You can log back in to the plan you created to assign certain days to certain activities, but that won't change the total number of activities the plan decides needs to be done per week. You can extend the end day of your plan to redistribute the activities so their aren't so many per week.

    You don't even have to use the plan. Some parents look at the scope and sequence and start their child a little below where they "think" they are working. Then, they have the student take each chapter test BEFORE doing the lessons in the chapter. If they do well on the test, they do not do the lessons in that chapter. They move on and try the chapter test at the end of the NEXT chapter. If they do not do well on the test, they do the lessons and try the test again. In this way, the student is only studying material they have not yet learned and can usually proceed more quickly.

    I will paste several pieces of information I like to provide to new homeschoolers that I think may be comforting. It's long, though!

    The Difference Between Online Schools and Homeschooling

    Many people mistakenly think of or refer to online schools as “homeschooling.” Homeschooling is not about the location where the learning takes place. It is about what laws must be followed and who is responsible for following them.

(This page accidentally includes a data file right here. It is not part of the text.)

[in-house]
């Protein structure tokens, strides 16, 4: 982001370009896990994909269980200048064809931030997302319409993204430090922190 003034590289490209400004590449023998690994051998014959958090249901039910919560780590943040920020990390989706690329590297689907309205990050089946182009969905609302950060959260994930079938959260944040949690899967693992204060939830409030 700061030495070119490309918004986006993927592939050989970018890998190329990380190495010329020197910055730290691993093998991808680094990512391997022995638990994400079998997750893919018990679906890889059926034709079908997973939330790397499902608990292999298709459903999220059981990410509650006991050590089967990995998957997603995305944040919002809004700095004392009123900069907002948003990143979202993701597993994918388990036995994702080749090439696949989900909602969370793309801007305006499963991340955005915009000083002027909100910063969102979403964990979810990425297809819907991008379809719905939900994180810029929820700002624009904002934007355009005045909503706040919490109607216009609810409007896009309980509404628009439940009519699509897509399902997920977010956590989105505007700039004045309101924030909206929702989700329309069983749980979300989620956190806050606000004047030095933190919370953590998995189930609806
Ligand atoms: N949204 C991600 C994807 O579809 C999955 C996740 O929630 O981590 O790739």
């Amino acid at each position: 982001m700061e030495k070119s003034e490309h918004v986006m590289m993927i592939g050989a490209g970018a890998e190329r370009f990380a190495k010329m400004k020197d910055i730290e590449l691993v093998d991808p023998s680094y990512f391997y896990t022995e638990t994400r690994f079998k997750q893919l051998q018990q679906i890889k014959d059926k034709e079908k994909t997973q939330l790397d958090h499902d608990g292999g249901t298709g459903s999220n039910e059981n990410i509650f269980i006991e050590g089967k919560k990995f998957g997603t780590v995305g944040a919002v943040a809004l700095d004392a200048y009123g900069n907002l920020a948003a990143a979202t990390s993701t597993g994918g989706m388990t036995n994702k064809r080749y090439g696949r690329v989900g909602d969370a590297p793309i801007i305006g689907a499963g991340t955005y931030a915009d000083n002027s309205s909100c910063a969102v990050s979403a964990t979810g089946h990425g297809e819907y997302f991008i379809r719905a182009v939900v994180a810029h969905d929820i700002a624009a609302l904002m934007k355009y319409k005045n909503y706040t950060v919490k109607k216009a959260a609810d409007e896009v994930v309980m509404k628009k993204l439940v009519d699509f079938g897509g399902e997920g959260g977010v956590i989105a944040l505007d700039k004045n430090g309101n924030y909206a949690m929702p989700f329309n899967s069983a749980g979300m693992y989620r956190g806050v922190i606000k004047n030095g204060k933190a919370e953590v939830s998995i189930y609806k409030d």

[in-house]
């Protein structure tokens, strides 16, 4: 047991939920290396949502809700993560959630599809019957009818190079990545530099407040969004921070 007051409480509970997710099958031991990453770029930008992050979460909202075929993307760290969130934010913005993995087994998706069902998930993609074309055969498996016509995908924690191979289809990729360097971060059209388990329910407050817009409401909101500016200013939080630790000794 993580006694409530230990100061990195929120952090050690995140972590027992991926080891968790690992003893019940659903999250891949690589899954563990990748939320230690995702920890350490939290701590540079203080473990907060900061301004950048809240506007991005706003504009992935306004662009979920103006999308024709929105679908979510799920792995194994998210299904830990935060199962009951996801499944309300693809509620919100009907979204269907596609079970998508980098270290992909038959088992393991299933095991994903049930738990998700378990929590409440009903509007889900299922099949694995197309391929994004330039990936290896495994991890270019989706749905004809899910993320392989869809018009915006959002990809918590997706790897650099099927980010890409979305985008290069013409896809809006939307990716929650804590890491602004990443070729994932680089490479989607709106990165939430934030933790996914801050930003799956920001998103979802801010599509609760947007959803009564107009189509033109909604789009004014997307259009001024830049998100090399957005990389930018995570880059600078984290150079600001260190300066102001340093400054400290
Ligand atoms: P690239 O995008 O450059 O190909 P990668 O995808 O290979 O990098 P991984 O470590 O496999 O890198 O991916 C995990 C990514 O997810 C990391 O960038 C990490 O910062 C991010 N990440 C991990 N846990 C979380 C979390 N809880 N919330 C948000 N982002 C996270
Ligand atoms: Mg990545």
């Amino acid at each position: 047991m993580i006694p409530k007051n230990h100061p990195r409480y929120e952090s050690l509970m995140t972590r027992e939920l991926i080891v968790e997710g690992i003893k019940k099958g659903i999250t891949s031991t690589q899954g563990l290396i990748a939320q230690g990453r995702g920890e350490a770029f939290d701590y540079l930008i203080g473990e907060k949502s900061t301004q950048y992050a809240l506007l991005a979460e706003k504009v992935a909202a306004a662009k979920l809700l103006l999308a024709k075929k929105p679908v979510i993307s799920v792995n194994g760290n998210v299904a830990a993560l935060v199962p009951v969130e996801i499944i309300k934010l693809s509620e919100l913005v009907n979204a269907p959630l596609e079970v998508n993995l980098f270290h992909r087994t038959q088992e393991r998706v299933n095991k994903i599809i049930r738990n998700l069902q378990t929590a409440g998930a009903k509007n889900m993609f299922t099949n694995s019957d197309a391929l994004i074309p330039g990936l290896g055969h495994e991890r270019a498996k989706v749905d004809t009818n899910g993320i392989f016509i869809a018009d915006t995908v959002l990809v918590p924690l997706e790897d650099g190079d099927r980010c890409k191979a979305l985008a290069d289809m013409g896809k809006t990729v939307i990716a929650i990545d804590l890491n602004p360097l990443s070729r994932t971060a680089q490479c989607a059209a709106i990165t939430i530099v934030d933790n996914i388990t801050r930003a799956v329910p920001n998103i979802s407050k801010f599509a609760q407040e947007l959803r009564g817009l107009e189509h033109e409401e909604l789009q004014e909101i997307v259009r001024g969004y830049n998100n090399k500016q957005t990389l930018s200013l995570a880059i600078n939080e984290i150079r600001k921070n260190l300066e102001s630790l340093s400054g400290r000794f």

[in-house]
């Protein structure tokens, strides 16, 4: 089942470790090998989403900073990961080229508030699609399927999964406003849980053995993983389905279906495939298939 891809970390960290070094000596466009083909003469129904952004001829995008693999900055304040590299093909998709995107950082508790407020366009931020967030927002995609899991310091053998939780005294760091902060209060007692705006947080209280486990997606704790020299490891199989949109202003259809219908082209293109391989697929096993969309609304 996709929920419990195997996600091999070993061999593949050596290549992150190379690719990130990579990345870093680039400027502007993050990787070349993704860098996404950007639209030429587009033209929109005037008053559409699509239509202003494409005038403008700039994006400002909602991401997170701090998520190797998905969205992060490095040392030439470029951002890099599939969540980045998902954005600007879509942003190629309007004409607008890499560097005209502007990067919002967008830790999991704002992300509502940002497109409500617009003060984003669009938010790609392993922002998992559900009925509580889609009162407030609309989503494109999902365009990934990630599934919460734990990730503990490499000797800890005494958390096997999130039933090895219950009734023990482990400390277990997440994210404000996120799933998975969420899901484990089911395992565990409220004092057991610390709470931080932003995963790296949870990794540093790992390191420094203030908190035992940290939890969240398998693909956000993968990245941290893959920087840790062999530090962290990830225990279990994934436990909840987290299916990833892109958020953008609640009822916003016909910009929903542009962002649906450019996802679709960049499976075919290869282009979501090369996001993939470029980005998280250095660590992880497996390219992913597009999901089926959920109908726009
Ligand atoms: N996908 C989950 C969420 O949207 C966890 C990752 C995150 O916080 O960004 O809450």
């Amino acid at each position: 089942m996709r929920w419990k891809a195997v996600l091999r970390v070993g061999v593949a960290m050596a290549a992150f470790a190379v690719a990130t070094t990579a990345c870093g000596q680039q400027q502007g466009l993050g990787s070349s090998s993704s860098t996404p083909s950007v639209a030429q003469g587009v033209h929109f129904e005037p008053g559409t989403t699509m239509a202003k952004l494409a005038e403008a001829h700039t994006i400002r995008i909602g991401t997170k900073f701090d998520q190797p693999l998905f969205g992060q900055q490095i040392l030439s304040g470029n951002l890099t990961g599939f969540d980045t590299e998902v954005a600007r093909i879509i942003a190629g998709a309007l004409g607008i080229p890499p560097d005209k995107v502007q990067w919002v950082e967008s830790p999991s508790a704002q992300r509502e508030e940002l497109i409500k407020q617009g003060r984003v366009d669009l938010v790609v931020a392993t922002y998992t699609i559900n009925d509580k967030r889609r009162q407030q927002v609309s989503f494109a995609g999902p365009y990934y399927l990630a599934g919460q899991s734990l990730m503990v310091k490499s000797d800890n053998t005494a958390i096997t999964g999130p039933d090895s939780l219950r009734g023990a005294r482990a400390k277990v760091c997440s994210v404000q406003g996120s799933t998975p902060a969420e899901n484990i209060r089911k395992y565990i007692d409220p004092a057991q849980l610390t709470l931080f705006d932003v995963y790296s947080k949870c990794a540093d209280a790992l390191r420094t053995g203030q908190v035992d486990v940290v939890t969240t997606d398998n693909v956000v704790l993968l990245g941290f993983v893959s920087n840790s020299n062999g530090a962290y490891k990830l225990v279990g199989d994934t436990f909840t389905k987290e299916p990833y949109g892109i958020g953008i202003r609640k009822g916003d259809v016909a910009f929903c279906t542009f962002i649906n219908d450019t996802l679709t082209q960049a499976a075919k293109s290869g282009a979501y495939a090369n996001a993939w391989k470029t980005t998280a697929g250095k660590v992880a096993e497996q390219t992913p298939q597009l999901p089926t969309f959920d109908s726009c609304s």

When you enroll in an online school, the school is responsible for following the school laws (not homeschool laws) in the state where the school is located. The school will choose a curriculum, tell you how to use it, and impose a schedule. The school will create, maintain, sign, and stand behind any documents pertaining to your student’s education. The school will provide teachers for consultations and office personnel for records management. The school will arrange for any standardized testing required for public school students.

    When you homeschool, the parent is responsible for following the homeschool laws in the state where the student lives. Each state has its own set of homeschool laws and they are all very different. Homeschool laws are also very different from the laws schools must follow.

    The parent chooses a curriculum, decides how they want to use it, and follows their own schedule. Time4Learning is one curriculum you might choose.

    The parent creates, maintains, signs, and stands behind any documents pertaining to their student’s education. This includes report cards, transcripts, and diplomas. Time4Learning provides blank templates within your parent dashboard to help you create your child’s high school transcript and diploma.